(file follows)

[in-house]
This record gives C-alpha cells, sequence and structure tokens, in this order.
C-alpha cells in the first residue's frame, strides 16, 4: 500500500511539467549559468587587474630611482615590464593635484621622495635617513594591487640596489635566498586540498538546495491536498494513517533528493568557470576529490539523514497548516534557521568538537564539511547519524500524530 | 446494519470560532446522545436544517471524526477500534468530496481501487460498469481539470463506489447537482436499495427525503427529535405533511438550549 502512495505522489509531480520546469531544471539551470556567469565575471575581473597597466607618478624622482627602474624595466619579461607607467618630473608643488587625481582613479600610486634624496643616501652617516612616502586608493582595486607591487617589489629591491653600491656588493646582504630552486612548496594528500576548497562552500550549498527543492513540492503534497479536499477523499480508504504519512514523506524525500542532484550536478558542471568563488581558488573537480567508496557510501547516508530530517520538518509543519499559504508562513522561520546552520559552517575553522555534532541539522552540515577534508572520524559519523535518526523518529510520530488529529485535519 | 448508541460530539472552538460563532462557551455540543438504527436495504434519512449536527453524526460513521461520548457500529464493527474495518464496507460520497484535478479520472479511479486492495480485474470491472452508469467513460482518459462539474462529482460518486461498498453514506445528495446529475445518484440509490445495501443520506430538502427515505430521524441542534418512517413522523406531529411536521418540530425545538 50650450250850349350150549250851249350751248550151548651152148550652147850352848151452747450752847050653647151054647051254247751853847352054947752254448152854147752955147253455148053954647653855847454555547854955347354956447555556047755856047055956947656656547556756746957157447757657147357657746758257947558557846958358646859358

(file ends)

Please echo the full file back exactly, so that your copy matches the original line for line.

[in-house]
This record gives C-alpha cells, sequence and structure tokens, in this order.
C-alpha cells in the first residue's frame, strides 16, 4: 500500500511539467549559468587587474630611482615590464593635484621622495635617513594591487640596489635566498586540498538546495491536498494513517533528493568557470576529490539523514497548516534557521568538537564539511547519524500524530 | 446494519470560532446522545436544517471524526477500534468530496481501487460498469481539470463506489447537482436499495427525503427529535405533511438550549 502512495505522489509531480520546469531544471539551470556567469565575471575581473597597466607618478624622482627602474624595466619579461607607467618630473608643488587625481582613479600610486634624496643616501652617516612616502586608493582595486607591487617589489629591491653600491656588493646582504630552486612548496594528500576548497562552500550549498527543492513540492503534497479536499477523499480508504504519512514523506524525500542532484550536478558542471568563488581558488573537480567508496557510501547516508530530517520538518509543519499559504508562513522561520546552520559552517575553522555534532541539522552540515577534508572520524559519523535518526523518529510520530488529529485535519 | 448508541460530539472552538460563532462557551455540543438504527436495504434519512449536527453524526460513521461520548457500529464493527474495518464496507460520497484535478479520472479511479486492495480485474470491472452508469467513460482518459462539474462529482460518486461498498453514506445528495446529475445518484440509490445495501443520506430538502427515505430521524441542534418512517413522523406531529411536521418540530425545538 50650450250850349350150549250851249350751248550151548651152148550652147850352848151452747450752847050653647151054647051254247751853847352054947752254448152854147752955147253455148053954647653855847454555547854955347354956447555556047755856047055956947656656547556756746957157447757657147357657746758257947558557846958358646859358